The Silver Star (Thorndike Core) (Large Print / Hardcover)
If you have read Glass Castle and Half-Broke Horses, then you know what a fabulous writer Jeannette Walls is. This is her first fiction, but it doesn't stray all that far from her non-fiction subject matter. In The Silver Star, two young girls are left basically homeless when their dysfunctional mother deserts them. Luckily, Bean and Lizare tough.— jill
June 2013 Indie Next List
“In this novel by bestselling memoirist Walls, 12-year-old Bean and her older sister Liz are left to fend for themselves when their musically inclined mother takes her leave of them to 'sort things out.' The sisters embark on a trip from California to Virginia to find their Uncle Tinsley and, hopefully, some stability. Bean's impetuous enthusiasm and clear sense of what is right are the girls' best defense against the prejudices, injustices, and abuse that await them in 1970s Byler, Virginia. Scout Finch has met her match in Bean in this wonderfully woven tale of perseverance, strong family bonds, the triumph of love and loyalty, and the emergence of unlikely heroes. Pitch perfect and pure pleasure!”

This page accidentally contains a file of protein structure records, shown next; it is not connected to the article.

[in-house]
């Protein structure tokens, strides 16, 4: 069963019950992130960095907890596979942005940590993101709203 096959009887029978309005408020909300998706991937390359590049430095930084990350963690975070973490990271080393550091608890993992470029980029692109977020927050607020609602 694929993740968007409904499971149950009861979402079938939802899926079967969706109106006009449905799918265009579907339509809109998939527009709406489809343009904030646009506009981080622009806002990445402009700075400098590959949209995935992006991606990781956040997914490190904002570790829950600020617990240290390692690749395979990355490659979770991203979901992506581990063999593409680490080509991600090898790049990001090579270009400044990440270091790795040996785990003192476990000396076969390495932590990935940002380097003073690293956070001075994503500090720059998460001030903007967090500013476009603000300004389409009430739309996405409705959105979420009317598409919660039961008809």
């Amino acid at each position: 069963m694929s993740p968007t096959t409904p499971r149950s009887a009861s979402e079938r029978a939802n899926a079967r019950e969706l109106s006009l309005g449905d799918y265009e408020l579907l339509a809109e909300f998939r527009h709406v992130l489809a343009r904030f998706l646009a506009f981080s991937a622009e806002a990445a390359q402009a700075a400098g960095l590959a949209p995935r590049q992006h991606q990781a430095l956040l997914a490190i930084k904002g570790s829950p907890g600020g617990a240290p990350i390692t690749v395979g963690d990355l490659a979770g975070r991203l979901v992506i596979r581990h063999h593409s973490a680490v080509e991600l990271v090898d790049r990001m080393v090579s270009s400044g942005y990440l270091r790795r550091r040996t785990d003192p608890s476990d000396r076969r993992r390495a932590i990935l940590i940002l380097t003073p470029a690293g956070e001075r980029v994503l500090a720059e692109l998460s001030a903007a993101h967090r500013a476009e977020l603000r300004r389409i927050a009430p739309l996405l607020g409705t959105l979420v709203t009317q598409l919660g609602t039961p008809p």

— Linda McLoughlin Figel, pages: a bookstore, Manhattan Beach, CA
From one of the bestselling memoirists of all time, a stunning and heartbreaking novel about an intrepid girl who challenges the injustice of the adult world--a triumph of imagination and storytelling.
It is 1970. "Bean" Holladay is twelve and her sister Liz is fifteen when their artistic mother Charlotte, a woman "who flees every place she's ever lived at the first sign of trouble," takes off to "find herself." She leaves her girls enough money for food to last a month or two. But when Bean gets home from school one day and sees a police car outside the house, she and Liz board a bus from California to Virginia, where their widowed Uncle Tinsley lives in the decaying antebellum mansion that's been in the family for generations.
An impetuous optimist, Bean discovers who her father was and learns many stories about why their mother left Virginia in the first place. Money is tight, so Liz and Bean start babysitting and doing office work for Jerry Maddox, foreman of the mill in town, a big man who bullies workers, tenants, and his wife. Bean adores her whip-smart older sister, inventor of word games, reader of Edgar Allan Poe, non-conformist. But when school starts in the fall, it's Bean who easily adjusts and makes friends, and Liz who becomes increasingly withdrawn. And then something happens to Liz in the car with Maddox.
The author of "The Glass Castle," hyper-alert to abuse of adult power, has written a gorgeous, riveting, heartbreaking novel about triumph over adversity and about people who find a way to love the world despite its flaws and injustices.